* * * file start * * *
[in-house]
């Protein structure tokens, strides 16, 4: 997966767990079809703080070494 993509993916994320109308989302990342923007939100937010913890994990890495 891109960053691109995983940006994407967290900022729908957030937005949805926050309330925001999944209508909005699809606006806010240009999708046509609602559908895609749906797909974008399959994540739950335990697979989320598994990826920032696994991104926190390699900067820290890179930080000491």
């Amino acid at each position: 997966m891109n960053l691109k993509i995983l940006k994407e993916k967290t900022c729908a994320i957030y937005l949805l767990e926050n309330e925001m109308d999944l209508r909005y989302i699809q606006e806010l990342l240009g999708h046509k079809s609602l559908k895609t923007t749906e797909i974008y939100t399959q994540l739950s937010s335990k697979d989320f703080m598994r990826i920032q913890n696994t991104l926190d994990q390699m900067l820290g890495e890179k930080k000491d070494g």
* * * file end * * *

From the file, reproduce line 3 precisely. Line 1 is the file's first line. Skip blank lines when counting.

């Amino acid at each position: 997966m891109n960053l691109k993509i995983l940006k994407e993916k967290t900022c729908a994320i957030y937005l949805l767990e926050n309330e925001m109308d999944l209508r909005y989302i699809q606006e806010l990342l240009g999708h046509k079809s609602l559908k895609t923007t749906e797909i974008y939100t399959q994540l739950s937010s335990k697979d989320f703080m598994r990826i920032q913890n696994t991104l926190d994990q390699m900067l820290g890495e890179k930080k000491d070494g």